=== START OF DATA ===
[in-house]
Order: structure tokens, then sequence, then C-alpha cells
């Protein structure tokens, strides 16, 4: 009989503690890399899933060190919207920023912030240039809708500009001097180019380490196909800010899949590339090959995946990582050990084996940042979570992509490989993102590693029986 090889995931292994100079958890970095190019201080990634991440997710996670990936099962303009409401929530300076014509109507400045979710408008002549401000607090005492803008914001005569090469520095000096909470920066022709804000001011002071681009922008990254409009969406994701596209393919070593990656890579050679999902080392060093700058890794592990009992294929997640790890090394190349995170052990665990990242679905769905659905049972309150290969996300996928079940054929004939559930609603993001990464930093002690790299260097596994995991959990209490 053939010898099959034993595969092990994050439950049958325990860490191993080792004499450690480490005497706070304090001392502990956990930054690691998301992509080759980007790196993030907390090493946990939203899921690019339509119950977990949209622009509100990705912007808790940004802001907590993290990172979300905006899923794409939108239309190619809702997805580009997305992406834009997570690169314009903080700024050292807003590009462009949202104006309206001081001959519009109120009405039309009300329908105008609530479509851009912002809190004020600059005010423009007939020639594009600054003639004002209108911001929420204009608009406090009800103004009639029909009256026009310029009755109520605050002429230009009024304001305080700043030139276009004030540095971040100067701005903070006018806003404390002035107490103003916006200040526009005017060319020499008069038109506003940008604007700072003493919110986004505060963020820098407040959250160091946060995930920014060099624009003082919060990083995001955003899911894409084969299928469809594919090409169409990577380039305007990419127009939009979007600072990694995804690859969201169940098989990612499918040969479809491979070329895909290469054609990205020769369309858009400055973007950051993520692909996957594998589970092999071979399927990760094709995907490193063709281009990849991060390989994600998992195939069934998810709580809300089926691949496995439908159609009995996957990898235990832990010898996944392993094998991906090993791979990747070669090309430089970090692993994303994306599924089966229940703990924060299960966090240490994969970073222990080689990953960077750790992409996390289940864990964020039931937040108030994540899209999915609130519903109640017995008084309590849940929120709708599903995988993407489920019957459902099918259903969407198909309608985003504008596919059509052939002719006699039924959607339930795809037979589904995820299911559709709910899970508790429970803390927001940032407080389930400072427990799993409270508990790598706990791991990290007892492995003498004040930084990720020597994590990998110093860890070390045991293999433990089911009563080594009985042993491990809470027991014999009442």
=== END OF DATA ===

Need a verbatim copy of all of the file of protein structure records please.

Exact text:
[in-house]
Order: structure tokens, then sequence, then C-alpha cells
């Protein structure tokens, strides 16, 4: 009989503690890399899933060190919207920023912030240039809708500009001097180019380490196909800010899949590339090959995946990582050990084996940042979570992509490989993102590693029986 090889995931292994100079958890970095190019201080990634991440997710996670990936099962303009409401929530300076014509109507400045979710408008002549401000607090005492803008914001005569090469520095000096909470920066022709804000001011002071681009922008990254409009969406994701596209393919070593990656890579050679999902080392060093700058890794592990009992294929997640790890090394190349995170052990665990990242679905769905659905049972309150290969996300996928079940054929004939559930609603993001990464930093002690790299260097596994995991959990209490 053939010898099959034993595969092990994050439950049958325990860490191993080792004499450690480490005497706070304090001392502990956990930054690691998301992509080759980007790196993030907390090493946990939203899921690019339509119950977990949209622009509100990705912007808790940004802001907590993290990172979300905006899923794409939108239309190619809702997805580009997305992406834009997570690169314009903080700024050292807003590009462009949202104006309206001081001959519009109120009405039309009300329908105008609530479509851009912002809190004020600059005010423009007939020639594009600054003639004002209108911001929420204009608009406090009800103004009639029909009256026009310029009755109520605050002429230009009024304001305080700043030139276009004030540095971040100067701005903070006018806003404390002035107490103003916006200040526009005017060319020499008069038109506003940008604007700072003493919110986004505060963020820098407040959250160091946060995930920014060099624009003082919060990083995001955003899911894409084969299928469809594919090409169409990577380039305007990419127009939009979007600072990694995804690859969201169940098989990612499918040969479809491979070329895909290469054609990205020769369309858009400055973007950051993520692909996957594998589970092999071979399927990760094709995907490193063709281009990849991060390989994600998992195939069934998810709580809300089926691949496995439908159609009995996957990898235990832990010898996944392993094998991906090993791979990747070669090309430089970090692993994303994306599924089966229940703990924060299960966090240490994969970073222990080689990953960077750790992409996390289940864990964020039931937040108030994540899209999915609130519903109640017995008084309590849940929120709708599903995988993407489920019957459902099918259903969407198909309608985003504008596919059509052939002719006699039924959607339930795809037979589904995820299911559709709910899970508790429970803390927001940032407080389930400072427990799993409270508990790598706990791991990290007892492995003498004040930084990720020597994590990998110093860890070390045991293999433990089911009563080594009985042993491990809470027991014999009442």